“If it’s meant to be, it’s up to me.”
“If you fail to plan, you plan to fail.”
These quotes sound cliche, but they actually make good sense when it comes to your food & beverage career.
The urgency of your day-to-day activities may make it tempting to take a back seat in managing your professional growth, waiting for:
- a recruiter to email you;
- HR to contact you regarding a promotion;
- a senior executive to offer his mentoring services;
However, the simple fact is that ensuring your long-term career success is up to you. Today, Kinsa offers five tips for proactively managing your growth as a professional:
- Identify your growth areas. Determine the aspects of your current job that are most rewarding. What do you enjoy doing? What are you naturally talented at? Ideally, you should focus growth goals in these areas, so you can spend more time doing what you excel in and enjoy.
- Maximize every opportunity to learn. Once you know your key growth areas, do everything you can to gain knowledge and skills in those areas. Read the industry’s best blogs, magazines and trade publications. Participate in LinkedIn discussions. Attend courses and workshops to educate yourself and develop transferable skills. In short, keep on top of the in-demand skills and trends that are shaping the food & beverage industry – so you can plan the next step in your career.
- Continually develop your network. Growing as a professional is often as much about who you know as what you can learn. Create a list of potential contacts (including former colleagues, internal employees, professional association contacts, clients, vendors, friends and family) and identify those best equipped to assist with your career progression. Once you determine exactly who you need to know, find a way to get face time with those people: ask for introductions; offer to buy coffee; volunteer to serve on committees they spearhead; request them as mentors. Engage in positive, productive activities that will keep you moving forward in your career.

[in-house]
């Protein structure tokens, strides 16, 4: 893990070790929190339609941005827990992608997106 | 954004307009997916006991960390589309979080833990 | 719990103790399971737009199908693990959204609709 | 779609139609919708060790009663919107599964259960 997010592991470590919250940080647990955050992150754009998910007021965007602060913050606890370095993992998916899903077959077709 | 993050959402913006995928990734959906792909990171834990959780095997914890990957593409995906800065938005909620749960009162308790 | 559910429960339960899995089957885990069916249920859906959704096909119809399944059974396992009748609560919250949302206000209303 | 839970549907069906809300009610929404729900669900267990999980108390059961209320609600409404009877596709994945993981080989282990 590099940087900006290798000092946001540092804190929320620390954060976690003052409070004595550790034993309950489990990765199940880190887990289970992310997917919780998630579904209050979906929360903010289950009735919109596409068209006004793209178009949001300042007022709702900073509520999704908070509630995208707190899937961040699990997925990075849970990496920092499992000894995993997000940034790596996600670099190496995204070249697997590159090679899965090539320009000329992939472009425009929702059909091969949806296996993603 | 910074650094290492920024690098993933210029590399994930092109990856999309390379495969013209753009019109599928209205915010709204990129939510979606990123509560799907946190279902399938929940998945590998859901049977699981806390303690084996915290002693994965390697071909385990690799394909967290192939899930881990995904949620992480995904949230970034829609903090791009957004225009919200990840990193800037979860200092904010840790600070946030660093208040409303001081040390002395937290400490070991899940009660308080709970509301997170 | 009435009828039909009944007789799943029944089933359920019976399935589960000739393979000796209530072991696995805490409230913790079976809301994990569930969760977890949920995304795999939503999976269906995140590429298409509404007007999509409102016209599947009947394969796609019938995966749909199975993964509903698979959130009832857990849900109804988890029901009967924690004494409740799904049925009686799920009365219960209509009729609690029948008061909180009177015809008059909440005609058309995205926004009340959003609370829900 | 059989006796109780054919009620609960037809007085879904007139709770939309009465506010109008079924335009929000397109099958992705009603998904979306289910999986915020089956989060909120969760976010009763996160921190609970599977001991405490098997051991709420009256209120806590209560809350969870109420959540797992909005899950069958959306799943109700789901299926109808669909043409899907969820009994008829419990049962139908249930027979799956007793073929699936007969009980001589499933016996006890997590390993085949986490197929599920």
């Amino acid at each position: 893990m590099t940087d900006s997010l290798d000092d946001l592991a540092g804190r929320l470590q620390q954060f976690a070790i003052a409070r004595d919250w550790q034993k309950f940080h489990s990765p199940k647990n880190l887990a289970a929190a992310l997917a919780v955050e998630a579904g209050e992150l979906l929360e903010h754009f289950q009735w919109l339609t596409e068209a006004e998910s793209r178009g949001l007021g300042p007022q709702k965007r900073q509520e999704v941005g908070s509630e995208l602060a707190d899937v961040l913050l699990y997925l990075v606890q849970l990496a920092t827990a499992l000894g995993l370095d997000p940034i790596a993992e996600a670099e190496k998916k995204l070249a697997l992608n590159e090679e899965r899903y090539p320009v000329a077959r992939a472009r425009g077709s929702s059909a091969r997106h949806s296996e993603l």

- Change jobs before you stagnate. Your current position provides money, but does it provide a clear path for career progression? If you haven’t assumed any new responsibilities within the past six months, approach your boss. Discuss your concerns about stagnating in your current role and your interest in creating a long-term career path. If he can’t offer opportunities which will keep you viable on the job market, it may be time to start looking for a new job.
- Plan career management time. Proactively managing your career requires both time and attention. Make your career growth a priority by setting aside a few hours each month solely for the purposes of planning, networking and education.
The most successful careers are proactively managed – they rarely happen “by accident.” Trust Kinsa to deliver the sound advice and executive food & beverage opportunities you need to stay in the driver’s seat of your career.